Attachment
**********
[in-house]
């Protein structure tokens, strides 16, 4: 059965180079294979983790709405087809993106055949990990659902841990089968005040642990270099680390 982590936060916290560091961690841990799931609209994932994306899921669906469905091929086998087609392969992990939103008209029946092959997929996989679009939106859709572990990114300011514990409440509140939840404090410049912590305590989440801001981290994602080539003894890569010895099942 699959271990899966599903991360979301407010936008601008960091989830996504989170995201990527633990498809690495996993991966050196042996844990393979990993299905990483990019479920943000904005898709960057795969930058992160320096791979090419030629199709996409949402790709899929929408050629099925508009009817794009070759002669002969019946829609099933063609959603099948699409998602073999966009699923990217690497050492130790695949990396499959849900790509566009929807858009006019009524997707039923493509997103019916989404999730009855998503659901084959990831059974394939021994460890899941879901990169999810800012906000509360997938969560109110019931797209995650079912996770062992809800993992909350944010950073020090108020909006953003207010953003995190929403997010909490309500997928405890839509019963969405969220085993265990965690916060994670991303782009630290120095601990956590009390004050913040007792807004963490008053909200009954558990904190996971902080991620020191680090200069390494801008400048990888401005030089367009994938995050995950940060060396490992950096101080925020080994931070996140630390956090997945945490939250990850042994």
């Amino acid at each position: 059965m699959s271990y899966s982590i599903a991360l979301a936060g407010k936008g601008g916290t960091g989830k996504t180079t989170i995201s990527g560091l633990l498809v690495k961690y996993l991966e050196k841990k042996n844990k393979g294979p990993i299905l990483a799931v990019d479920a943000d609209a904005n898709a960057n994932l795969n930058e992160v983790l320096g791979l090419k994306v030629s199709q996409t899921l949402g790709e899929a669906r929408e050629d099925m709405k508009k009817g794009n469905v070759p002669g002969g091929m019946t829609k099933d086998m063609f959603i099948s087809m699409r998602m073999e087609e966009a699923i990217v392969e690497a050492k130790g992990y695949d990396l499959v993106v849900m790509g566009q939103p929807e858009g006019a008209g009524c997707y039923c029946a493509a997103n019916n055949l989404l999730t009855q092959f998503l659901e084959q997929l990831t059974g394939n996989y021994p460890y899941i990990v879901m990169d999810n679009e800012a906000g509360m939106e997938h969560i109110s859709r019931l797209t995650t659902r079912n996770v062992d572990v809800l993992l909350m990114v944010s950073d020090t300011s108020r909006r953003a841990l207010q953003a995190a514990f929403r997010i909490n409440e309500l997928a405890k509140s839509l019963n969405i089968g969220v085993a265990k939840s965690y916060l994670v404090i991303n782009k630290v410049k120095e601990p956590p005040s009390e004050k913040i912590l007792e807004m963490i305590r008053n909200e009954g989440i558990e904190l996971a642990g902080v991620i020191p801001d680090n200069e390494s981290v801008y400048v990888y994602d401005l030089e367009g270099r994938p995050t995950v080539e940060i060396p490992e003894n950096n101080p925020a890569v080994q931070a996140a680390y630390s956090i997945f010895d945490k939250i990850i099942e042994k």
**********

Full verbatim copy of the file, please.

[in-house]
């Protein structure tokens, strides 16, 4: 059965180079294979983790709405087809993106055949990990659902841990089968005040642990270099680390 982590936060916290560091961690841990799931609209994932994306899921669906469905091929086998087609392969992990939103008209029946092959997929996989679009939106859709572990990114300011514990409440509140939840404090410049912590305590989440801001981290994602080539003894890569010895099942 699959271990899966599903991360979301407010936008601008960091989830996504989170995201990527633990498809690495996993991966050196042996844990393979990993299905990483990019479920943000904005898709960057795969930058992160320096791979090419030629199709996409949402790709899929929408050629099925508009009817794009070759002669002969019946829609099933063609959603099948699409998602073999966009699923990217690497050492130790695949990396499959849900790509566009929807858009006019009524997707039923493509997103019916989404999730009855998503659901084959990831059974394939021994460890899941879901990169999810800012906000509360997938969560109110019931797209995650079912996770062992809800993992909350944010950073020090108020909006953003207010953003995190929403997010909490309500997928405890839509019963969405969220085993265990965690916060994670991303782009630290120095601990956590009390004050913040007792807004963490008053909200009954558990904190996971902080991620020191680090200069390494801008400048990888401005030089367009994938995050995950940060060396490992950096101080925020080994931070996140630390956090997945945490939250990850042994």
């Amino acid at each position: 059965m699959s271990y899966s982590i599903a991360l979301a936060g407010k936008g601008g916290t960091g989830k996504t180079t989170i995201s990527g560091l633990l498809v690495k961690y996993l991966e050196k841990k042996n844990k393979g294979p990993i299905l990483a799931v990019d479920a943000d609209a904005n898709a960057n994932l795969n930058e992160v983790l320096g791979l090419k994306v030629s199709q996409t899921l949402g790709e899929a669906r929408e050629d099925m709405k508009k009817g794009n469905v070759p002669g002969g091929m019946t829609k099933d086998m063609f959603i099948s087809m699409r998602m073999e087609e966009a699923i990217v392969e690497a050492k130790g992990y695949d990396l499959v993106v849900m790509g566009q939103p929807e858009g006019a008209g009524c997707y039923c029946a493509a997103n019916n055949l989404l999730t009855q092959f998503l659901e084959q997929l990831t059974g394939n996989y021994p460890y899941i990990v879901m990169d999810n679009e800012a906000g509360m939106e997938h969560i109110s859709r019931l797209t995650t659902r079912n996770v062992d572990v809800l993992l909350m990114v944010s950073d020090t300011s108020r909006r953003a841990l207010q953003a995190a514990f929403r997010i909490n409440e309500l997928a405890k509140s839509l019963n969405i089968g969220v085993a265990k939840s965690y916060l994670v404090i991303n782009k630290v410049k120095e601990p956590p005040s009390e004050k913040i912590l007792e807004m963490i305590r008053n909200e009954g989440i558990e904190l996971a642990g902080v991620i020191p801001d680090n200069e390494s981290v801008y400048v990888y994602d401005l030089e367009g270099r994938p995050t995950v080539e940060i060396p490992e003894n950096n101080p925020a890569v080994q931070a996140a680390y630390s956090i997945f010895d945490k939250i990850i099942e042994k």